While ‘Surimasen’ is already a phrase that means you’re apologizing in Japanese, ‘Gomen Nasai’ is another phrase you can say when you badly want to apologize for something. People in Japan often use this while bowing to show their sincerest apologies. So, when you spilled a hot coffee on someone or stepped over their toe, you’ll know what to say.

Excuse Me, Do You Speak English?: Sumimasen, Ei-go Wakarimasu ka? すみません、英語分かりますか? 

Since you’re not a native Japanese speaker, you’ll have to rely on your English-speaking skills to converse with Japanese people. So, for you to know if someone speaks in English, you can say ‘Sumimasen, Ei-go Wakarimasu ka?’  

Moreover, ‘Ei-go’ is the Japanese term of English. So if you want to ask if they speak another language, you’ll need to use another term.

This phrase will be precious since you don’t want to get lost in translation. You might not know this, but a third of the Japanese population can speak and understand English.  

I Don’t Understand: Wakarimasen わかりません

When you’re in the middle of touring the beautiful country of Japan, there’ll surely be a time where you’re confused with what someone is saying. Therefore, saying ‘Wakarimasen’ will be handy so they’ll know you don’t speak their language.

Yes: Hai はい

When someone’s telling you something, and you agree with it, you may say ‘Hai.’ It simply means yes. But if you don’t agree or want to say no to someone, ‘iie’ or いいえ is the proper response.   

Moreover, ‘Hai’ can also mean you understand what someone is saying. 

Welcome: Irasshaimase いらっしゃいませ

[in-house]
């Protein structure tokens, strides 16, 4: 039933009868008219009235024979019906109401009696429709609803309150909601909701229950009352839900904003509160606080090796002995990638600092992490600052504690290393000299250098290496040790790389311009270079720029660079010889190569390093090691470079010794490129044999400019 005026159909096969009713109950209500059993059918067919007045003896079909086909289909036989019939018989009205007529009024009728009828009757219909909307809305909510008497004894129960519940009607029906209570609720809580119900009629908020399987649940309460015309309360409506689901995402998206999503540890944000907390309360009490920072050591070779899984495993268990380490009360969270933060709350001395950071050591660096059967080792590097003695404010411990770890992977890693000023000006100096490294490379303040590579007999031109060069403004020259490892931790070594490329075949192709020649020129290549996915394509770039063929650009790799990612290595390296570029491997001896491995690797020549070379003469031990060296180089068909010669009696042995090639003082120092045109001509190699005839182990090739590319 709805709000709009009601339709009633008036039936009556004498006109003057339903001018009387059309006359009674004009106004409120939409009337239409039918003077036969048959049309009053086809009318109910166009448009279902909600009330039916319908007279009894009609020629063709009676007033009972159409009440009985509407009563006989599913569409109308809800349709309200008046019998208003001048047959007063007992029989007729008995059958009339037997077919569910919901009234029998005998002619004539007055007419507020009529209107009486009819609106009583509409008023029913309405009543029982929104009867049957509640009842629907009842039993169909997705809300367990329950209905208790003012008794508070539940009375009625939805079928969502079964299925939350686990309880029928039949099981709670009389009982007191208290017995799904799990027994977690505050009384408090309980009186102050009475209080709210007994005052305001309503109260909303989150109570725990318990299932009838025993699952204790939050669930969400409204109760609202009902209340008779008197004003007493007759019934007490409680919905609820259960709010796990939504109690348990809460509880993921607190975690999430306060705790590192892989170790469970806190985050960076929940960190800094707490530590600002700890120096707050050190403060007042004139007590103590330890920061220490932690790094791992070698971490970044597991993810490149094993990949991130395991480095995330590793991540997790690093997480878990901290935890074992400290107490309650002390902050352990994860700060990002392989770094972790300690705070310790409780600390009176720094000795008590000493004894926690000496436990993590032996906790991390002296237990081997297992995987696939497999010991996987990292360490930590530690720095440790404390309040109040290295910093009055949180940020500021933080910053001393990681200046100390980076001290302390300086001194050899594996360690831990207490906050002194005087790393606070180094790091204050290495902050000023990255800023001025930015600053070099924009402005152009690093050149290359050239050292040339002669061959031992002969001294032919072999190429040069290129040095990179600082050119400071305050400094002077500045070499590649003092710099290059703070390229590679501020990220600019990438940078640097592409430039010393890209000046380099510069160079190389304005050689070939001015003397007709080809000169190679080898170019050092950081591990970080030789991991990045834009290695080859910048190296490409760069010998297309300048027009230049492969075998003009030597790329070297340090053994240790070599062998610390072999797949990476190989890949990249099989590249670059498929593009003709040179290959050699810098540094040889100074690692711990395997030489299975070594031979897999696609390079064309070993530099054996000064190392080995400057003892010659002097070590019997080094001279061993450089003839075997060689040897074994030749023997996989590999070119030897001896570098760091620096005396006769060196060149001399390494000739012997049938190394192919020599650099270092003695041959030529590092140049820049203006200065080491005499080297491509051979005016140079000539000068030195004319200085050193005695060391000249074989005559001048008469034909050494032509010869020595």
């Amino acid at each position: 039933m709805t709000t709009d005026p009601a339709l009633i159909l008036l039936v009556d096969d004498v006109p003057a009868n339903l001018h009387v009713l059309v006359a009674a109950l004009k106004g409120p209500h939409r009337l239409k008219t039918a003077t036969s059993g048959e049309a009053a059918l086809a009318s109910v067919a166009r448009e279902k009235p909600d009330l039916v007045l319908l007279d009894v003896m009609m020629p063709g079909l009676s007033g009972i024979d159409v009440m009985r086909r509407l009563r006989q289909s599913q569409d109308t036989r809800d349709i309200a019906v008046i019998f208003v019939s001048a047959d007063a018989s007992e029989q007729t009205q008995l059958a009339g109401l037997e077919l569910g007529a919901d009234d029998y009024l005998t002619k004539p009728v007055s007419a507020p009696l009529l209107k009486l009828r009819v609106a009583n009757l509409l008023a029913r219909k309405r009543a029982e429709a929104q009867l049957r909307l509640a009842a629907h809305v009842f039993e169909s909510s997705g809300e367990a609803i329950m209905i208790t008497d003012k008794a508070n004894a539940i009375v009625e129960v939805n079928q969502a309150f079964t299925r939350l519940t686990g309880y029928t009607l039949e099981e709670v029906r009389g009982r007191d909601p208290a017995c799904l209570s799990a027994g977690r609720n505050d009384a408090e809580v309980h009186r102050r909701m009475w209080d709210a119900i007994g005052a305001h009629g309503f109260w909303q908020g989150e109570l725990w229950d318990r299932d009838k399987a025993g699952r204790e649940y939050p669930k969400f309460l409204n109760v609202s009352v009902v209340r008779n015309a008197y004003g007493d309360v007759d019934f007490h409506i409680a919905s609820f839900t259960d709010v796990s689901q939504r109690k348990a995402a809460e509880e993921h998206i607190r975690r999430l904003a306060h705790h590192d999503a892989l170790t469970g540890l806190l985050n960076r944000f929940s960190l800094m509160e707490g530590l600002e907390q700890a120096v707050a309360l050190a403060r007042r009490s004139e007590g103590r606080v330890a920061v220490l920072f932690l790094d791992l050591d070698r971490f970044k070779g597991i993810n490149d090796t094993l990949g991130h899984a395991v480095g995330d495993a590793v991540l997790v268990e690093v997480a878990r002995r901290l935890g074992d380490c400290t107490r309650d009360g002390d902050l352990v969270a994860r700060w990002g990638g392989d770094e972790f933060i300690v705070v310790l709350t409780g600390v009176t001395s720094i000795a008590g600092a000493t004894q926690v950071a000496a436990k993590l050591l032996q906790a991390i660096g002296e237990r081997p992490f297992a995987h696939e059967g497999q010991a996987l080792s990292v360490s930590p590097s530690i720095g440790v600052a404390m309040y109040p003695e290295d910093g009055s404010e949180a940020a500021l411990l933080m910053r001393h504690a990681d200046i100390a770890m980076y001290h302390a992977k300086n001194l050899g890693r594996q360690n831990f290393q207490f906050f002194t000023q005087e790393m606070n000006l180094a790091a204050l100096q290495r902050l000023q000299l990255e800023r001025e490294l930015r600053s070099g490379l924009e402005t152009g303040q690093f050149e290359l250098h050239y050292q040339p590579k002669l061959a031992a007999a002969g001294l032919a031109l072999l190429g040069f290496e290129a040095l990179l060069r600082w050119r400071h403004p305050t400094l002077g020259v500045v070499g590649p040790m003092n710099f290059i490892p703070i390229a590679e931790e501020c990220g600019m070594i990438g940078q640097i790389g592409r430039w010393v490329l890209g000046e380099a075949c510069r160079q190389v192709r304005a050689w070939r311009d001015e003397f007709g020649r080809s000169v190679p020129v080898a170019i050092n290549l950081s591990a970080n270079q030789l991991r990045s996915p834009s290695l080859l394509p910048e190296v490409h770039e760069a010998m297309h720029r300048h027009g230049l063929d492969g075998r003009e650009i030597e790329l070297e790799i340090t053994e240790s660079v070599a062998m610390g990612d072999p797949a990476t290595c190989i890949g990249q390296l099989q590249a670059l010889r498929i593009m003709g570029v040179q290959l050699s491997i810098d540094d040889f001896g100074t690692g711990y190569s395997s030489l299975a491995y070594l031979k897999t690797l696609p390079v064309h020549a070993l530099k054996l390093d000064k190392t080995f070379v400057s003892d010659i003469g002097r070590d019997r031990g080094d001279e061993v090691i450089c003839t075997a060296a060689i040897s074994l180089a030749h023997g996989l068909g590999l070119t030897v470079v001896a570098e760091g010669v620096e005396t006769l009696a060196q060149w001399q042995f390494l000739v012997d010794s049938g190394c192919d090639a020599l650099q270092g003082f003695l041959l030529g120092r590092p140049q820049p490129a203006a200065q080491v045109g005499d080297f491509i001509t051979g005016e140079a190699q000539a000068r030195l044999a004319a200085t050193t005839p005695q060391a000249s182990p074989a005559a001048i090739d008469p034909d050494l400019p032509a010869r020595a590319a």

‘Irasshaimase’ is a phrase you’d often hear when you enter a restaurant or visit a friend’s home in Japan; this simply means welcome! Likewise, if you want to greet your relatives or someone else when they visit your place, you may say this phrase.

Please: Onegai Shimas おねがいします

When you’re asking someone for something, saying ‘Onegai shimas’ would mean that you’re being polite. For instance, you may use this phrase whenever you’re buying at a store or requesting something from someone.

How Are You?: O genki desu ka? お元気ですか

‘O genki desu ka?’ is a common phrase you’ll hear on any friendly encounter in Japan. Whenever you start a conversation with some Japanese locals, it’ll be an ice-breaker if you ask them how they’re doing first.

Goodbye: Sayonara さようなら

When you say ‘Sayonara,’ it means you know that you might not be meeting with that person again. But when you know you’ll still be seeing the same person again, you can say ‘Ja Matane’ or じゃあまたね, which means ‘see you later.’

I’m Fine: Daijyoubu Desu だいじょうぶです 

Saying ‘Daijyoubu Desu’ is a phrase to be used when you’re declining an offer. For example, if you’re dining in a Japanese restaurant and a waiter offers to pour you a drink, you may politely say no by saying this phrase as it simply means you’re fine.  

I Like You/This/It: Suki Desu すきです

Suki is the Japanese word for ‘like.’ By saying ‘Suki Desu,’ you’re expressing what you like without having to mention the object or person you’re admiring. This term will be handy if you don’t know the Japanese word of something.  

Moreover, there might come a time where you don’t like something. As this might sound offensive or negative to the other person, you can still express yourself more gently – by saying ‘Suki Jyanai Desu.’

Final Thoughts

Those are just thirteen of the most common Japanese phrases that’ll come in handy when you visit the country; there are still more to know! Even so, at least you get to learn the basic phrases you need in Japan as well as how to use them in the proper context. That said, best wishes on your journey to learning Japanese and visiting the country itself!